Saab History

The Story Of The Saab GT 750

The GT750 Super was more sports car than family car The GT750 Super was more sports car than family car

In March 1958, Saab came up with good news, they had “doubled” their model range! At first glance, this sounds really good, but one should keep in mind the following fact – at that time Saab had only one model on offer, and this new one was the second model on offer. From today’s point of view, very modestly, but also other car manufacturers at that time could not boast of a better offer.

A Sportier Variant of the 93

IAnd that’s not all, the new model has a sporty touch, hen this new model was promoted as a fast and sporty family car with the delicious name Saab Granturismo 750. That Saab got to build a sports version of the Saab 93 model can largely be said to be thanks to Saab’s US CEO Ralph T. Millet, who, spurred on by seeing the first Sonnet, eagerly tried to persuade the Saab management to produce a sportier variant of the 93, which he thought could become very popular in the United States.

He got what he wanted and at the New York Motor Show in 1958, a car was shown that was basically a standard 93 but that had been sharpened with a stronger engine and more luxurious interior.

The passenger seat of the GT 750 is fitted with a head-rest for added comfort.
The passenger seat of the GT 750 is fitted with a head-rest for added

However, the new model did not attract much attention at first, the exterior sports details were few and not very noticeable. Anyone who stopped and looked an extra time saw that the car had two chrome trim on the sides, exterior rear-view mirrors, two extra lights, reversing lights and prestige-enhancing emblems on the tailgate and wings.

SAAB Granturismo 750 – “Race on Sunday, sell on Monday”

Although the Granturismo 750 was a sports model, the passengers were treated to a very exclusive and comfort-oriented interior. The front seats were upholstered in plush and were some of the most comfortable seats on the market at the time. The seats had cupped backrests and back cushions that could be pushed up and down to provide lumbar support. The seats could also be adjusted to as many as 14 positions.

The Halda Speedpilot was an all-in-one mechanical rally computer introduced in the mid-1950s.
The Halda Speedpilot was an all-in-one mechanical rally computer introduced in the mid-1950s.

We should not forget a few more details, such as the real seat belts and cornering handles for the passenger on the dashboard. Since it was, after all, a sports model, the instrumentation was supplemented with a large tachometer. The finishing touch was Halda Speed Pilot which was a a measuring device with which you could set an ideal time for a distance and then see how far before or after the ideal time you were.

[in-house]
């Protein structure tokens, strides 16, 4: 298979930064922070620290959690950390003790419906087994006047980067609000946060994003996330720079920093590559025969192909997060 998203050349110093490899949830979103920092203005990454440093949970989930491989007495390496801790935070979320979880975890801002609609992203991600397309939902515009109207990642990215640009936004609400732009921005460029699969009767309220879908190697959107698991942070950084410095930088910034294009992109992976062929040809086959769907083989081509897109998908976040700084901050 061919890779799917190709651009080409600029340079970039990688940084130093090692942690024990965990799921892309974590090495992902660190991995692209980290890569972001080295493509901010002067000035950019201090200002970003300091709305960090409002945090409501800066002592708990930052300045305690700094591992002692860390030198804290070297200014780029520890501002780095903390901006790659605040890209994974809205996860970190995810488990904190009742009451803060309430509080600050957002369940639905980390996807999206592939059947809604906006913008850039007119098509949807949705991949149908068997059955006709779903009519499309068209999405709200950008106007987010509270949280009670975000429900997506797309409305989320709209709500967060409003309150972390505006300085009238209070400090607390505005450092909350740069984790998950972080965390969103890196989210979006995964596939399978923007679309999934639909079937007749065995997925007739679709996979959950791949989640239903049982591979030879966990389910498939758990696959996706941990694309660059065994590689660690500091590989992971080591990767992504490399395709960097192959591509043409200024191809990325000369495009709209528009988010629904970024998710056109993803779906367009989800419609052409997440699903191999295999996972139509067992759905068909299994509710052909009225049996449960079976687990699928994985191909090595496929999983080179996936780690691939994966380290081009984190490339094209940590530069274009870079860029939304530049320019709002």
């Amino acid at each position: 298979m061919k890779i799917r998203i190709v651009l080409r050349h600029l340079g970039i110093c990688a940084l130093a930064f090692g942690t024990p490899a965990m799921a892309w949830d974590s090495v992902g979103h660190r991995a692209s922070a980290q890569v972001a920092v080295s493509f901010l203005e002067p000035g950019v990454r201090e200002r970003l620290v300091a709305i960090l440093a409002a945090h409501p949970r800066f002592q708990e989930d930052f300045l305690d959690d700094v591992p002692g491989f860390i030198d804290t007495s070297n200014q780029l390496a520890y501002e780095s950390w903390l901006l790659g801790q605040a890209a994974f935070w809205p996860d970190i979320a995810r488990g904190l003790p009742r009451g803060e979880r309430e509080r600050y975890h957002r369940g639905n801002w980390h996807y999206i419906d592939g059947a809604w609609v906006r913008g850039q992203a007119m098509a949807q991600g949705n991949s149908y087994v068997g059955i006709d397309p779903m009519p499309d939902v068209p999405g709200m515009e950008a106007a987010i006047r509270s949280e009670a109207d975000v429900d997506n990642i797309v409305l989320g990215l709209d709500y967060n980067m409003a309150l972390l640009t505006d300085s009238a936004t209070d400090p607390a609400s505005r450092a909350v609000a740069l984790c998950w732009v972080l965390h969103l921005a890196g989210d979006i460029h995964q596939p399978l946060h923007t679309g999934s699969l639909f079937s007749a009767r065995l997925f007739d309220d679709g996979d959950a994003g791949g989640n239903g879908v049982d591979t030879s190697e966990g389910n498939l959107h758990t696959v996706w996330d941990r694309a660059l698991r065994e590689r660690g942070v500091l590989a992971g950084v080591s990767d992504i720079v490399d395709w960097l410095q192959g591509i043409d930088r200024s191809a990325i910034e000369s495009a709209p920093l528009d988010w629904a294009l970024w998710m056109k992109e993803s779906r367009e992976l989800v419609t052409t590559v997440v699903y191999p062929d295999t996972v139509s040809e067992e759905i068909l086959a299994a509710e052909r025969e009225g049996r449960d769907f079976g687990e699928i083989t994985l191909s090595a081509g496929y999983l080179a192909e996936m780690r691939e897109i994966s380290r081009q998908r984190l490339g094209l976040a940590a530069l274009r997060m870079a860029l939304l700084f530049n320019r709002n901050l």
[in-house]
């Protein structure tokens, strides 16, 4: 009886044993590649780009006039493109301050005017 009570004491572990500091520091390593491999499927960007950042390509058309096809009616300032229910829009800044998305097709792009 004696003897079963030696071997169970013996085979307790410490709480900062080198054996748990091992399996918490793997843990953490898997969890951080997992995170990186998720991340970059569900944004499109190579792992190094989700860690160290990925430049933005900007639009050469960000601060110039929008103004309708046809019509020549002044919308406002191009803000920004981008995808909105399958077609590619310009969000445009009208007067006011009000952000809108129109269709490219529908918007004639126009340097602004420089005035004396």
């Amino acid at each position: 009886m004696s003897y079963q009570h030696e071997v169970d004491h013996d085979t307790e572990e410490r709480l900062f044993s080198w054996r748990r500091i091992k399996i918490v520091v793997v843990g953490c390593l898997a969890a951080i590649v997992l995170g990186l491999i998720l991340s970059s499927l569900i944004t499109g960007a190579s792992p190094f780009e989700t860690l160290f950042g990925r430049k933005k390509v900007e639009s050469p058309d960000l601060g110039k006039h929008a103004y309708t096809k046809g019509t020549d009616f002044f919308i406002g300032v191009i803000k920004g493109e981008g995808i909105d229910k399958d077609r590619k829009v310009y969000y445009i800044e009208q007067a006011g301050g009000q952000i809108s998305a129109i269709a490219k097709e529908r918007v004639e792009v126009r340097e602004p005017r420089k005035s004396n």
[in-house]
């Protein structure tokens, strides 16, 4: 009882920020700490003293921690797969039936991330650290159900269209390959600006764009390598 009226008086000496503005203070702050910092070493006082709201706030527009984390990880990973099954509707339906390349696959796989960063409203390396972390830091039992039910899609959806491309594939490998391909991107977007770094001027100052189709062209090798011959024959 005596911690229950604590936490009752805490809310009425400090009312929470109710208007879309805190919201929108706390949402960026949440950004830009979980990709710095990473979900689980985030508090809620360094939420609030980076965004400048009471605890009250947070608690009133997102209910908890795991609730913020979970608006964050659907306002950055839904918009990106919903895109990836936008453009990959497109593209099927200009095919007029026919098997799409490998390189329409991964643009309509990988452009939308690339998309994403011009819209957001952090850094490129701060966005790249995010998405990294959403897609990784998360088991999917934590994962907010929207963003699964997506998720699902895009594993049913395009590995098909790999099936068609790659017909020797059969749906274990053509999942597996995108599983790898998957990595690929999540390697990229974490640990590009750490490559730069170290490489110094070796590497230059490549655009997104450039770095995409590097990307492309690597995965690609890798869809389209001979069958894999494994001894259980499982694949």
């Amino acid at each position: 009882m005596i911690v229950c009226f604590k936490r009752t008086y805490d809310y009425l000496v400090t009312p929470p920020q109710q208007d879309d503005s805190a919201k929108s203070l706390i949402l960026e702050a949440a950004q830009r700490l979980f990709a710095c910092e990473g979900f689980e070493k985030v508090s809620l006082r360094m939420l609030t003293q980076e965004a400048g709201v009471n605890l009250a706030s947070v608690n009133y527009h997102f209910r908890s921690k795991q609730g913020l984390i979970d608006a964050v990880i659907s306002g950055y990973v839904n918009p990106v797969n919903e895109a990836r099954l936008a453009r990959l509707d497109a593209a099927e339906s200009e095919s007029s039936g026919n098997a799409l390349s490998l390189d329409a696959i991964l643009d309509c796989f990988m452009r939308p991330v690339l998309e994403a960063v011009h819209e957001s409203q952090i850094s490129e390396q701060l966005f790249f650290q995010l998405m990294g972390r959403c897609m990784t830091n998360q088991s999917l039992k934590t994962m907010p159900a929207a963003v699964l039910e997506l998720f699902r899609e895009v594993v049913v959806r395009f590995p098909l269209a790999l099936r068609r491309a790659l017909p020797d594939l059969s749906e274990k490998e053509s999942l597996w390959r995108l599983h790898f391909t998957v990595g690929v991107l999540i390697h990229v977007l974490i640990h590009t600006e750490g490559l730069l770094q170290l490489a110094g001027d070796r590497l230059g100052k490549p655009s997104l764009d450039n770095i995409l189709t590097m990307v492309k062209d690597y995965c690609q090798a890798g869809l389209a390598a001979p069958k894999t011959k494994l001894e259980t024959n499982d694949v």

A beautiful steering wheel with three aluminum spokes and a wreath of precious wood gave extra sporty shine.

Saab GT750 interior
Saab GT750 interior

The back seat, on the other hand, had been completely forgotten. It consisted of not much more than a thin and short cushion on top of a box and was more of symbolic significance. Because the front seats were so strong, the legroom at the back was even worse than usual.

GT 750 Tuning

Under the hood, Saab’s technicians had accomplished much with little money. By, among other things, increasing the compression and changing the port times, the power was increased to 50 horsepower (45 DIN horsepower) at 5,000 rpm. Those who wanted even more power could, for a small sum of money, get a tuning kit directly from the Saab dealer, which consisted of a double carburettor, a new intake manifold and a new exhaust system. With that, another seven horsepower was gained and a total of 57 horses went a long way to keep the competitors behind.

It was of course important that the brakes could match the engine’s performance and therefore larger brake drums were fitted at the front. Even without a tuning kit, the hard-tuned two-stroke was a special experience.

The engine was largely powerless at low revs and did not start firing properly until about 3,500 rpm, when it also began to howl like a hornet. Anyone who wanted to keep the speed up had to make sure to keep the engine speed up and shift at speeds above 5,000 rpm – a not entirely easy maneuver with the three-speed gearbox.

In the original 93 version, 605 cars with the GT 750 designation were manufactured between 1958 and 1960. Some received the 93F body and the four-speed gearbox. More than 540 cars were shipped to the USA and only about 20 are believed to remain in Sweden. Since many lived a hard life and were driven both on and off the rally roads, the cars are highly sought after today.


  • The GT750 that sits in the Saab Museum in Trollhattan came from the US – specifically Central Illinois. The Museum’s collection lacked a GT750. Monty Tarr of Catlin Illinois (near Champaign/Urbana) owned a very nice example. He cut a deal to give the car to the collection but with a few stipulations:

    1. The car was to remain in original condition
    2. A sign or plaque was to be placed beside the car identifying where it had come from
    3. It was to retain its Illinois license plate

    So, if you ever visit, be sure to see Monty Tarr’s GT750.

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